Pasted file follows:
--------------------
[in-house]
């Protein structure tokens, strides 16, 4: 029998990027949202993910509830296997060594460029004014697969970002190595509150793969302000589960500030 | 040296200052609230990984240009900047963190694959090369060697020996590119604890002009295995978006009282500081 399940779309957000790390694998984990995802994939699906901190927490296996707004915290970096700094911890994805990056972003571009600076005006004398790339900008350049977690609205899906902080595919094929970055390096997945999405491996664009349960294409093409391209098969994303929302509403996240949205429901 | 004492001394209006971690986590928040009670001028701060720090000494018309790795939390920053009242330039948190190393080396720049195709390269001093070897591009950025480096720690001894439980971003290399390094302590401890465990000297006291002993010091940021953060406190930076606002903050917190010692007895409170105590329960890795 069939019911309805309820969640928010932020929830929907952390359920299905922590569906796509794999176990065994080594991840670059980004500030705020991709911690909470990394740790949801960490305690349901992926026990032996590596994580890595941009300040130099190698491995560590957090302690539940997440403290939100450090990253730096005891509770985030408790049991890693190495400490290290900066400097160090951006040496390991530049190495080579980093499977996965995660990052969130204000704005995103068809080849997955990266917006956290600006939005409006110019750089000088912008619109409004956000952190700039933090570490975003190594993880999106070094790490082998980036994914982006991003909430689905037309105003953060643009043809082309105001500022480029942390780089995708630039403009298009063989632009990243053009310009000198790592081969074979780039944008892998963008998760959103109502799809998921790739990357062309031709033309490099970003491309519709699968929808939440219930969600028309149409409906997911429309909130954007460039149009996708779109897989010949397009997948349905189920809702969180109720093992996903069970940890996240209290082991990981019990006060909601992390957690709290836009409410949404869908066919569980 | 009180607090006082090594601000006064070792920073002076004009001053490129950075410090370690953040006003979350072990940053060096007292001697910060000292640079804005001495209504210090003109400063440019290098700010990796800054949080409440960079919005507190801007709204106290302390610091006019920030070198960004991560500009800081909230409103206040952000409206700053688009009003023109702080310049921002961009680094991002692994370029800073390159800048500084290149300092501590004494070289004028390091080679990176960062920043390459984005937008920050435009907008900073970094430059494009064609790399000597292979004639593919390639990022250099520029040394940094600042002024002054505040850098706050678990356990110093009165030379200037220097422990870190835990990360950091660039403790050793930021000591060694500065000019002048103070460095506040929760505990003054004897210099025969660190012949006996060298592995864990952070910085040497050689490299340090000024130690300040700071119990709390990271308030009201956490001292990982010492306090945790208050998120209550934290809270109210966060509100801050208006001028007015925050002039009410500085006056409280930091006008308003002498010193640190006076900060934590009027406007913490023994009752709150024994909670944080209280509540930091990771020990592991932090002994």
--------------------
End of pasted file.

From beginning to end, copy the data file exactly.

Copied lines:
[in-house]
């Protein structure tokens, strides 16, 4: 029998990027949202993910509830296997060594460029004014697969970002190595509150793969302000589960500030 | 040296200052609230990984240009900047963190694959090369060697020996590119604890002009295995978006009282500081 399940779309957000790390694998984990995802994939699906901190927490296996707004915290970096700094911890994805990056972003571009600076005006004398790339900008350049977690609205899906902080595919094929970055390096997945999405491996664009349960294409093409391209098969994303929302509403996240949205429901 | 004492001394209006971690986590928040009670001028701060720090000494018309790795939390920053009242330039948190190393080396720049195709390269001093070897591009950025480096720690001894439980971003290399390094302590401890465990000297006291002993010091940021953060406190930076606002903050917190010692007895409170105590329960890795 069939019911309805309820969640928010932020929830929907952390359920299905922590569906796509794999176990065994080594991840670059980004500030705020991709911690909470990394740790949801960490305690349901992926026990032996590596994580890595941009300040130099190698491995560590957090302690539940997440403290939100450090990253730096005891509770985030408790049991890693190495400490290290900066400097160090951006040496390991530049190495080579980093499977996965995660990052969130204000704005995103068809080849997955990266917006956290600006939005409006110019750089000088912008619109409004956000952190700039933090570490975003190594993880999106070094790490082998980036994914982006991003909430689905037309105003953060643009043809082309105001500022480029942390780089995708630039403009298009063989632009990243053009310009000198790592081969074979780039944008892998963008998760959103109502799809998921790739990357062309031709033309490099970003491309519709699968929808939440219930969600028309149409409906997911429309909130954007460039149009996708779109897989010949397009997948349905189920809702969180109720093992996903069970940890996240209290082991990981019990006060909601992390957690709290836009409410949404869908066919569980 | 009180607090006082090594601000006064070792920073002076004009001053490129950075410090370690953040006003979350072990940053060096007292001697910060000292640079804005001495209504210090003109400063440019290098700010990796800054949080409440960079919005507190801007709204106290302390610091006019920030070198960004991560500009800081909230409103206040952000409206700053688009009003023109702080310049921002961009680094991002692994370029800073390159800048500084290149300092501590004494070289004028390091080679990176960062920043390459984005937008920050435009907008900073970094430059494009064609790399000597292979004639593919390639990022250099520029040394940094600042002024002054505040850098706050678990356990110093009165030379200037220097422990870190835990990360950091660039403790050793930021000591060694500065000019002048103070460095506040929760505990003054004897210099025969660190012949006996060298592995864990952070910085040497050689490299340090000024130690300040700071119990709390990271308030009201956490001292990982010492306090945790208050998120209550934290809270109210966060509100801050208006001028007015925050002039009410500085006056409280930091006008308003002498010193640190006076900060934590009027406007913490023994009752709150024994909670944080209280509540930091990771020990592991932090002994």